“This Changes Everything” Book Trailer

It is standard operating procedure for me to run around and tell me friends that the current book I am reading is “great,” “excellent,” and–sometimes–“the best book I have ever read.” Well, Naomi Klein’s third book, “This Changes Everything” is all of that and more. It has changed my approach to my clicktivism.*

She will be releasing a film on the subject in 2015. I am both excited and thoroughly depressed. Only a book like “This Changes Everything” can do that.

* Being a combination of old, lazy, scared, and–as far as state politics goes–bound by my duties as a Confidential Employee of the State of California, I am not much of an activist. I sign petitions and give money to Greenpeace, the Sierra Club, W.E.A.V.E., Sacramento Food Bank & Family Services, as well as political groups and movements like Occupy, Lawrence Lessig’s Mayday SuperPAC, along with supporting Bernie Sanders and being a dues-paying member of the Democratic Socialists of America. But I do not put myself between riot police and fellow protesters, nor do I chain myself to equipment to prevent/slowdown development of drilling, fracking, and other destructive actions. For that, I can’t help but feel ashamed.

BOOM! A must-watch!

Jeff Daniels’ character from the cable TV show “Newsroom” gives quite possibly the most honest assessment of the United States of America you will ever see on American television this side of Bill Moyers or Amy Goodman.


If only news anchors were this honest in real life. Funny, Daniels’ character also suffers from vertigo. That’s two things his character and I have in common!

Stuck in an elevator with …

Before ever hearing of the saying “I’d hate to be stuck in a broken elevator with that guy,” or heard of the list “The Ten Worst People to be Stuck in a Broken Elevator With.” I used to wish to be stuck in a broken elevator with certain people. This was not a sexual thing—a vehicle for picking the ten sexiest women in the world. It was a way to pin someone in a place where I could ask them questions, my questions, and when I got their first pass at answers I could asked for clarification, drill down.

The first person I wished I were stuck in a broken lift with was an owner of a small stereo store back in the late 70s. I used to hang around the store where the very cool, very knowledgeable sound guru would answer my questions about Nakamechi, Macintosh, and “watts per channel.” I never seemed to understand what he told me since someone with money would always walk into his shop and he would walk away from me as if I was an eight track tape player before my understanding of some concept he told me would crystallized.

In college, I became enamored with a college professor. I would sit in the front row and try to understand everything he said. When I decided I didn’t want to share the professor with anyone else I would request a meeting in his office, but these sessions were always too short—even when I got him to agree to meet during one of his open periods.

This idea sounds strange, I know, and probably unhealthy to someone with claustrophobia or someone who is very withdrawn or shy. I am neither of those, but I am someone who tends to retain very little of what I hear or read. Knowledge I glean from a lecture or a book seems to vanish as if the information was a mere vapor. People close to me say that is because I am not really listening for content, but rather for entertainment. Hmm.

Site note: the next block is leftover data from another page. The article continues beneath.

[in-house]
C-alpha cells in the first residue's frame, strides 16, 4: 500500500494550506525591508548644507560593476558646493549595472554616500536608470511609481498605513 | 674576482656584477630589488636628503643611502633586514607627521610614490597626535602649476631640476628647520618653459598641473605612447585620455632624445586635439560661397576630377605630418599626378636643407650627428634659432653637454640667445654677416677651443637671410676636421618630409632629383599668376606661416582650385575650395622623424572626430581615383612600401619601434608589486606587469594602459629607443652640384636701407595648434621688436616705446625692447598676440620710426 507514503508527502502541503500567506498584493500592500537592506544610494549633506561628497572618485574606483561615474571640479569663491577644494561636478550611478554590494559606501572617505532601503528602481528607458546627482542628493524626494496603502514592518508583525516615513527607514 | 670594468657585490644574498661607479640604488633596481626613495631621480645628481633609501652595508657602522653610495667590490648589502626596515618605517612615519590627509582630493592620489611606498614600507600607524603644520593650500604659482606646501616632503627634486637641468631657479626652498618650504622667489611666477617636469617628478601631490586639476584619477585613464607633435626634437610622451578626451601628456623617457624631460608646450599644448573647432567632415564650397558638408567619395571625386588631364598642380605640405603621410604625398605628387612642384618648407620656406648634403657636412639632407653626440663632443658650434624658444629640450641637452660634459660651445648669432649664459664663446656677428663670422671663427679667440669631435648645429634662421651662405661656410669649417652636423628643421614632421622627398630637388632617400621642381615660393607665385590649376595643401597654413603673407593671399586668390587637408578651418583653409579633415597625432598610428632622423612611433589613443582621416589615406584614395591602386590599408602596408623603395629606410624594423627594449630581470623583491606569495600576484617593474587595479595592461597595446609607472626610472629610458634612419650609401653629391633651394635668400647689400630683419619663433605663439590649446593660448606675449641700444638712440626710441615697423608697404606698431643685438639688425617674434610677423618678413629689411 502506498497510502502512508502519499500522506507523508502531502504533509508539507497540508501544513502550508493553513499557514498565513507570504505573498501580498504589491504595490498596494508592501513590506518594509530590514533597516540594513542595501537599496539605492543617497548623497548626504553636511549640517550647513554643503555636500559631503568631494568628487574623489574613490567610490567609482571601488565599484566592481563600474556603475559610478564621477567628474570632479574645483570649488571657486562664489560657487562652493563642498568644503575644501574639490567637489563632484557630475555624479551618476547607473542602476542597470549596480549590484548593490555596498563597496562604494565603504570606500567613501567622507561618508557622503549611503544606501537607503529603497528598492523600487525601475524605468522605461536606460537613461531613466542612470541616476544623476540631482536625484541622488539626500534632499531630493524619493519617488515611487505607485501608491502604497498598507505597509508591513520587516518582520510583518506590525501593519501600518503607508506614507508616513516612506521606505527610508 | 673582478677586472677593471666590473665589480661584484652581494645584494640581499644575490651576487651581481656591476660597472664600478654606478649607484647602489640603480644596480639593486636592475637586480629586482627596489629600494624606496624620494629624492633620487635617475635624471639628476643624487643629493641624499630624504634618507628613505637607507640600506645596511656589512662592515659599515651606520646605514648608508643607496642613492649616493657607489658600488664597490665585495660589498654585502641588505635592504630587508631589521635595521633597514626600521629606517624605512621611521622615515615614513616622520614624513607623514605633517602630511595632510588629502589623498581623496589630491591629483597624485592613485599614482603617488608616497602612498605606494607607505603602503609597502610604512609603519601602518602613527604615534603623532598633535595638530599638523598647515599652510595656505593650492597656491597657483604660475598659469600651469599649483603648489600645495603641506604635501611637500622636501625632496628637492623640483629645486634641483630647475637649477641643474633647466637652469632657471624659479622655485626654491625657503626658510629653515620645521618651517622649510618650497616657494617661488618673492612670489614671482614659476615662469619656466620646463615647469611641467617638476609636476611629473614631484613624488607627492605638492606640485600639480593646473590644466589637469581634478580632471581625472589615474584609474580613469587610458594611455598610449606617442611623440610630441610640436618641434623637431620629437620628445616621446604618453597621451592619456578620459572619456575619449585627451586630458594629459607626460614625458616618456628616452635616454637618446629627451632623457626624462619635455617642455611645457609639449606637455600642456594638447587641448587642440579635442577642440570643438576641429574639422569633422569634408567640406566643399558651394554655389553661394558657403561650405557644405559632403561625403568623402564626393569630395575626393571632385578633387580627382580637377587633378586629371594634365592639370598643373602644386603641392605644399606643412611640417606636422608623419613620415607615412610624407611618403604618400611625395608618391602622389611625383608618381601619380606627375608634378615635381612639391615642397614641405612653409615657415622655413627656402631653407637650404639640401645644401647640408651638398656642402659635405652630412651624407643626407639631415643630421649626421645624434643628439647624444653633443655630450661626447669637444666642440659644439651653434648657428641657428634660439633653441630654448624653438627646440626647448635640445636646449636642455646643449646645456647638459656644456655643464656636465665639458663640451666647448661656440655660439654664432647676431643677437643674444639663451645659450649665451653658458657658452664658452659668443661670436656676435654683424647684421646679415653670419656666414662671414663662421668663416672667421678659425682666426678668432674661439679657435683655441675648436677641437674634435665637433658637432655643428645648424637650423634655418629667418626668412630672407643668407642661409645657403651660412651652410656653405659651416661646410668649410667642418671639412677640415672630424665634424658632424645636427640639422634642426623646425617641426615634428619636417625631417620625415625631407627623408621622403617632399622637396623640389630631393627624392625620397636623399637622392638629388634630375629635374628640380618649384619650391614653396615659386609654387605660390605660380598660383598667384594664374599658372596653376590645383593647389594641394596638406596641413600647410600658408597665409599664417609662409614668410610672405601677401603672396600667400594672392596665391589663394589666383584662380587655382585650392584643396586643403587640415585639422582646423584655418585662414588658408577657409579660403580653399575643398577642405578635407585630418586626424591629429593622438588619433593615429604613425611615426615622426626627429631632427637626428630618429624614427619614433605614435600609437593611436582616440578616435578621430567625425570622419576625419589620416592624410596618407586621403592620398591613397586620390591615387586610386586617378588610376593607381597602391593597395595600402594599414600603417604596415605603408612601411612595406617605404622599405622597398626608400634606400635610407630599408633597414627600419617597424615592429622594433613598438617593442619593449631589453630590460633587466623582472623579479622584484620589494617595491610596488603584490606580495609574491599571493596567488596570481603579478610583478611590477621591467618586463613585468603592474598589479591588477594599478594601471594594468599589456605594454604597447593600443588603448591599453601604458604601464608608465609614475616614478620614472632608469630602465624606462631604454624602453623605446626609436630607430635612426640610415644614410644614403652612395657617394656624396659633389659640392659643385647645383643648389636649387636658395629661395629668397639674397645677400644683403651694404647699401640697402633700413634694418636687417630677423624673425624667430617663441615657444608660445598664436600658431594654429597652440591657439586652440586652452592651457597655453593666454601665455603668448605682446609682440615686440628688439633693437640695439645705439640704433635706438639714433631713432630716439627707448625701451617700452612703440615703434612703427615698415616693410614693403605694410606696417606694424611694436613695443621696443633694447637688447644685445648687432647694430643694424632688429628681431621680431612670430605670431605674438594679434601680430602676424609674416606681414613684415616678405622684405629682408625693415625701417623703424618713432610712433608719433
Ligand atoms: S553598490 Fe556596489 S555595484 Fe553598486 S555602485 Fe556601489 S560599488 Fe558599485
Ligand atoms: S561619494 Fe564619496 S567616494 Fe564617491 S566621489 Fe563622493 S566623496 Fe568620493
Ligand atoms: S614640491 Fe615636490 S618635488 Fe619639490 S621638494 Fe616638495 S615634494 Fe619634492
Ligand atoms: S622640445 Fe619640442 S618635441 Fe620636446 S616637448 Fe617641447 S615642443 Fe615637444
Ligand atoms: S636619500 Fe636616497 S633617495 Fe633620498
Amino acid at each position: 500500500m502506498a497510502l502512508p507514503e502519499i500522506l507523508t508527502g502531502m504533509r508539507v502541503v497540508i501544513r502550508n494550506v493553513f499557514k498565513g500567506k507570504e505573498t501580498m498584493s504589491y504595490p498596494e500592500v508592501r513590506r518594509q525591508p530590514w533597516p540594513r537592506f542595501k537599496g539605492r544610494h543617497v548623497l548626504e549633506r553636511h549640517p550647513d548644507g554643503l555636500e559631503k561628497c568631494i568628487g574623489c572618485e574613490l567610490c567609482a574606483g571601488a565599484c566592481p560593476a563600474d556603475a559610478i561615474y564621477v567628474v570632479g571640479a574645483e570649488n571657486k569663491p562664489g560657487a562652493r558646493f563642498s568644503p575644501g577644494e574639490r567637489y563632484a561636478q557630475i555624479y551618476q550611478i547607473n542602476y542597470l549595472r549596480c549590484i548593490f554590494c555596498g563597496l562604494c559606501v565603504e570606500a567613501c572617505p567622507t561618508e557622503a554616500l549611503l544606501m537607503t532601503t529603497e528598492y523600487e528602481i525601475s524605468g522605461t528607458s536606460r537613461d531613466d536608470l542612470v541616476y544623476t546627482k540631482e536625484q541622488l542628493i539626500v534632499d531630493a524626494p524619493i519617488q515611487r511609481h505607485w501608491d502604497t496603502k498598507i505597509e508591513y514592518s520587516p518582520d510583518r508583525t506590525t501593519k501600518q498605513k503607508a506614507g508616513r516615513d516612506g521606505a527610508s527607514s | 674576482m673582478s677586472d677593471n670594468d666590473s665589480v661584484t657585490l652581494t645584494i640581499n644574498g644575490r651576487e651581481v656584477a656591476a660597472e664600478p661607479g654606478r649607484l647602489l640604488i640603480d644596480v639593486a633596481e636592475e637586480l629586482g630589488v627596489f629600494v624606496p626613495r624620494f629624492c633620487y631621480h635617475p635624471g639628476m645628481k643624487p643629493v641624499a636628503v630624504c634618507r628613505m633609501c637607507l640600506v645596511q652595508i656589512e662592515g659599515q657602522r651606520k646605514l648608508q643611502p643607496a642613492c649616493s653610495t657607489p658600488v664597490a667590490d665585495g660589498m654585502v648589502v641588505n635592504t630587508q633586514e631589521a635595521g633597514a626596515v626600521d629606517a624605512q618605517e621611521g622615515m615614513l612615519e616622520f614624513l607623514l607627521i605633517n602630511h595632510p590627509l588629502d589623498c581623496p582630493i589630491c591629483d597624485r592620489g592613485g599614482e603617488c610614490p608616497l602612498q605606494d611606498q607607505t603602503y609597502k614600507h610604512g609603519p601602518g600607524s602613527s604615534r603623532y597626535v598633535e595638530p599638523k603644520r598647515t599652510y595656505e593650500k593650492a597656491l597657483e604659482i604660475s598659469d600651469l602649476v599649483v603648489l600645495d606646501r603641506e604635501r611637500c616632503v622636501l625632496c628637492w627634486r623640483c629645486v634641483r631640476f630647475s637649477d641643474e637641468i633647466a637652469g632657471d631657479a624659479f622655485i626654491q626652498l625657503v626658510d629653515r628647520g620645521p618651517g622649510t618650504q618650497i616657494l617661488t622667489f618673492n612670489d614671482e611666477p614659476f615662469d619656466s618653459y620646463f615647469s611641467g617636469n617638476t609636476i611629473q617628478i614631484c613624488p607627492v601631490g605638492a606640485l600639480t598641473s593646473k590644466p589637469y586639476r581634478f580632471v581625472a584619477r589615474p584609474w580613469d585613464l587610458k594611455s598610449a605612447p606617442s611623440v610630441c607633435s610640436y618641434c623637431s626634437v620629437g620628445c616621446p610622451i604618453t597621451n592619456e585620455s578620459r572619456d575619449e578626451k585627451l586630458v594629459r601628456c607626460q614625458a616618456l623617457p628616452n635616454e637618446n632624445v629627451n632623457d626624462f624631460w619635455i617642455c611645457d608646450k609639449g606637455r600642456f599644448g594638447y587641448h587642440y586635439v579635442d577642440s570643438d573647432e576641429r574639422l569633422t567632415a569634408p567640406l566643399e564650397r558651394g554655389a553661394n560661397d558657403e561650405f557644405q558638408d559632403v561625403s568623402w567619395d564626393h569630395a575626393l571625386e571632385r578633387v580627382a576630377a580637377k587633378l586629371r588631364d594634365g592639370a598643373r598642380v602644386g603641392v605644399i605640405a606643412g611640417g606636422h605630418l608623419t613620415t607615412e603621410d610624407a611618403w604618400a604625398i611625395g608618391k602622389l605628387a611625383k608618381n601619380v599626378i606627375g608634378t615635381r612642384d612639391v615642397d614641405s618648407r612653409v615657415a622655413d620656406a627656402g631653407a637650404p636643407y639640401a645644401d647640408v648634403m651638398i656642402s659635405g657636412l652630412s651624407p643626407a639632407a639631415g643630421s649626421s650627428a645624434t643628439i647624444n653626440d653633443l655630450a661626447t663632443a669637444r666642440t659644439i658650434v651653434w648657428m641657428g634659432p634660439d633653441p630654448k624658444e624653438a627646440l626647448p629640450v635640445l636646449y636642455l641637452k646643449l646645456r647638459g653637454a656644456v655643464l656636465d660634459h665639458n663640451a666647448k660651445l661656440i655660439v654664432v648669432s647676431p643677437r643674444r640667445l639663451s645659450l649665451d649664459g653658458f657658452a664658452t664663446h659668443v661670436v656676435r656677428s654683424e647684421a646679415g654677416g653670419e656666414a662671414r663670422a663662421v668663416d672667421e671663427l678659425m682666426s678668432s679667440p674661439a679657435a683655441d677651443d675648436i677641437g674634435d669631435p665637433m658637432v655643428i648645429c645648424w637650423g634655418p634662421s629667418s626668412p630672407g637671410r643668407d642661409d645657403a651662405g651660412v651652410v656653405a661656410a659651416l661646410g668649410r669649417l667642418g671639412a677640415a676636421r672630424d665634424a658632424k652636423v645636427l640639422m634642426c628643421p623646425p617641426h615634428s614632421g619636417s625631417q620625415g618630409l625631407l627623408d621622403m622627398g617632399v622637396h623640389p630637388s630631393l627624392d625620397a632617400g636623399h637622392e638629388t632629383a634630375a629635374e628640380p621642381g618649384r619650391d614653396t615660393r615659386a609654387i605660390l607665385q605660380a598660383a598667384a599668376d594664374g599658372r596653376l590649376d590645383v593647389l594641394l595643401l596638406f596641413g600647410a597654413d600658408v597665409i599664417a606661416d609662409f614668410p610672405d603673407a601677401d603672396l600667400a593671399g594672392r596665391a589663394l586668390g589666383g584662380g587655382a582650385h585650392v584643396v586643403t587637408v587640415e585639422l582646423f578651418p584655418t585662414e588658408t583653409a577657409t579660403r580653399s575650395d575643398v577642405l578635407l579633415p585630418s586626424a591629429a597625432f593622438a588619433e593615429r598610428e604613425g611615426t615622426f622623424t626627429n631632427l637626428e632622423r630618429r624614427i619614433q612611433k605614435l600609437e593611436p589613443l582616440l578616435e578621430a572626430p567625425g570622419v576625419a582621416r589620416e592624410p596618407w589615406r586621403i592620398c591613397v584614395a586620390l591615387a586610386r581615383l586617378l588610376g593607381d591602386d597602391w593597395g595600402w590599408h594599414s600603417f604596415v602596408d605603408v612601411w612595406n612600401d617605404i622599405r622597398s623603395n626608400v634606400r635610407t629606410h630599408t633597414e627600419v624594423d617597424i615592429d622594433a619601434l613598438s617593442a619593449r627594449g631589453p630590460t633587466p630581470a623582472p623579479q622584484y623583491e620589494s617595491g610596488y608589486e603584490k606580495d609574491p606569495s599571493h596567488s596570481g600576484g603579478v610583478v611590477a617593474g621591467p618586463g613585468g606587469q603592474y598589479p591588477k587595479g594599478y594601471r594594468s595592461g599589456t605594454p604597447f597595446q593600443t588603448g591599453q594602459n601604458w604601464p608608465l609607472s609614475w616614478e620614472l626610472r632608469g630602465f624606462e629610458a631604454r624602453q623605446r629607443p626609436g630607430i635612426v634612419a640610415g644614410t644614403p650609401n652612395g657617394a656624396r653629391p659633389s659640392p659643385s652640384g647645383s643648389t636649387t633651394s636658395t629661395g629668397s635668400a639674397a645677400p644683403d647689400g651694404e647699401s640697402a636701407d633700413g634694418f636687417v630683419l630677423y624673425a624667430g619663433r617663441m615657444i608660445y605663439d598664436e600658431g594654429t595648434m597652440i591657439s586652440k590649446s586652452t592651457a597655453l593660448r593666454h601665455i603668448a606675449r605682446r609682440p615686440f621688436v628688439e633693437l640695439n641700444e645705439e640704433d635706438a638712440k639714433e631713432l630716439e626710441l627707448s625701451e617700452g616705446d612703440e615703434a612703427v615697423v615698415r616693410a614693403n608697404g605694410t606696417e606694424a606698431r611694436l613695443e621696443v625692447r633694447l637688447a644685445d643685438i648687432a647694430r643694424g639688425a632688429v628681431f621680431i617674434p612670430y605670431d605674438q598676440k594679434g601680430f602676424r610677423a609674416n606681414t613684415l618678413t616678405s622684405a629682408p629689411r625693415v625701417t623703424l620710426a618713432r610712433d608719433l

I have seen where fictitious characters in film have learned important things from being captive in an elevator with someone:

  • Jack Black’s character in “Shallow Hall,” stuck in an elevator with Tony Roberts, received a spell from the famous motivational speaker that opened Hal’s eyes to inner beauty.
  • Tom Hanks’ character indirectly receives romantic advice from his doorman while stuck in his apartment elevator in the movie “You’ve Got Mail.”
  • Though it’s a stretch, Keanu Reeves’ character, Neo, in “The Matrix” reassures himself as he destroys the elevator beneath him and his partner by whispering to himself, “There is no spoon,” which turns out to be a key to his (and the world’s) salvation.

In the years since I graduated, I would read someone’s work or hear someone speak and immediately think of the broken elevator, but for the most part in the last twenty-five years, I really have not found myself confronted with someone I wished an intimate audience with—until lately.

After reading, “War Is a Force That Gives Us Meaning,” “Death of the Liberal Class,” “Empire of “Illusion” and his column in Truthdig.com, I thought I would like to be stuck in an elevator with the Pulitzer Prize-winning author Chris Hedges. But the preceding words are over two years old and things have changed in my life. I suppose I would still like to pick the brains of someone I have enjoyed reading, but seriously, who wants to be stuck in an elevator anyway. Would if the elevator is stuck because the building is on fire. Cooked as if in a Dutch oven!

To tell the truth, the only reason I posted this is to mark a significant change in me. The above was a work in progress back when I was writing my Jockomo blog; I guess I wanted to post it to show myself I have moved on. If you have stumbled onto this blog through a Google search and are now wondering just how batty I am well, pretty batty, but I am getting better!

A Bitter Cup (or what you can glean from a Seattle coffeehouse bathroom wall)

I normally react to restroom stall literature with disgust, but this got me thinking; first, on how shallow this comment initially sounds—comparing WWII and the Cold War that immediately followed with the Iraq War and the terrorism that will inevitably increase whether or not the U.S. “prevails.” Regardless who will be next president and the presidents that follow him, the next twenty years are going to be rough. Enjoy that latte!